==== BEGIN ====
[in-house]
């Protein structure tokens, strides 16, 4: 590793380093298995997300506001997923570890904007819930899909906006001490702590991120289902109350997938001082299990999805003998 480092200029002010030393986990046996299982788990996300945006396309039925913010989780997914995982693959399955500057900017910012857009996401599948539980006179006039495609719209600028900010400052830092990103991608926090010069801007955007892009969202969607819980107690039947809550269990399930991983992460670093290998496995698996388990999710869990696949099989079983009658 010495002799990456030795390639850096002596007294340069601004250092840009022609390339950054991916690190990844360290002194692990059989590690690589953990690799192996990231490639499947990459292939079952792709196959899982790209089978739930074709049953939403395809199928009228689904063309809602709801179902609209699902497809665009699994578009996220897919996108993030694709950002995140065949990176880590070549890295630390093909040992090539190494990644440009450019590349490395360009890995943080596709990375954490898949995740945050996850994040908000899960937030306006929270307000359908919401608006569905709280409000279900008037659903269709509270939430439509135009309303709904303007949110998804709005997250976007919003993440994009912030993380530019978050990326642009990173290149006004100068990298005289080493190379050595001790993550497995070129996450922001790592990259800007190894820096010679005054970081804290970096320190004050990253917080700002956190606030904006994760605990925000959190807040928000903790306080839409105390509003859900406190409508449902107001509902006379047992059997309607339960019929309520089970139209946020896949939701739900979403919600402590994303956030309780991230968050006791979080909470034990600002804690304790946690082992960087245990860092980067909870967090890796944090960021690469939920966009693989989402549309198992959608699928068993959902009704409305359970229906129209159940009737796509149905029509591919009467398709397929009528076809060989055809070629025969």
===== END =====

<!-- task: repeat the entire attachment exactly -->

[in-house]
């Protein structure tokens, strides 16, 4: 590793380093298995997300506001997923570890904007819930899909906006001490702590991120289902109350997938001082299990999805003998 480092200029002010030393986990046996299982788990996300945006396309039925913010989780997914995982693959399955500057900017910012857009996401599948539980006179006039495609719209600028900010400052830092990103991608926090010069801007955007892009969202969607819980107690039947809550269990399930991983992460670093290998496995698996388990999710869990696949099989079983009658 010495002799990456030795390639850096002596007294340069601004250092840009022609390339950054991916690190990844360290002194692990059989590690690589953990690799192996990231490639499947990459292939079952792709196959899982790209089978739930074709049953939403395809199928009228689904063309809602709801179902609209699902497809665009699994578009996220897919996108993030694709950002995140065949990176880590070549890295630390093909040992090539190494990644440009450019590349490395360009890995943080596709990375954490898949995740945050996850994040908000899960937030306006929270307000359908919401608006569905709280409000279900008037659903269709509270939430439509135009309303709904303007949110998804709005997250976007919003993440994009912030993380530019978050990326642009990173290149006004100068990298005289080493190379050595001790993550497995070129996450922001790592990259800007190894820096010679005054970081804290970096320190004050990253917080700002956190606030904006994760605990925000959190807040928000903790306080839409105390509003859900406190409508449902107001509902006379047992059997309607339960019929309520089970139209946020896949939701739900979403919600402590994303956030309780991230968050006791979080909470034990600002804690304790946690082992960087245990860092980067909870967090890796944090960021690469939920966009693989989402549309198992959608699928068993959902009704409305359970229906129209159940009737796509149905029509591919009467398709397929009528076809060989055809070629025969």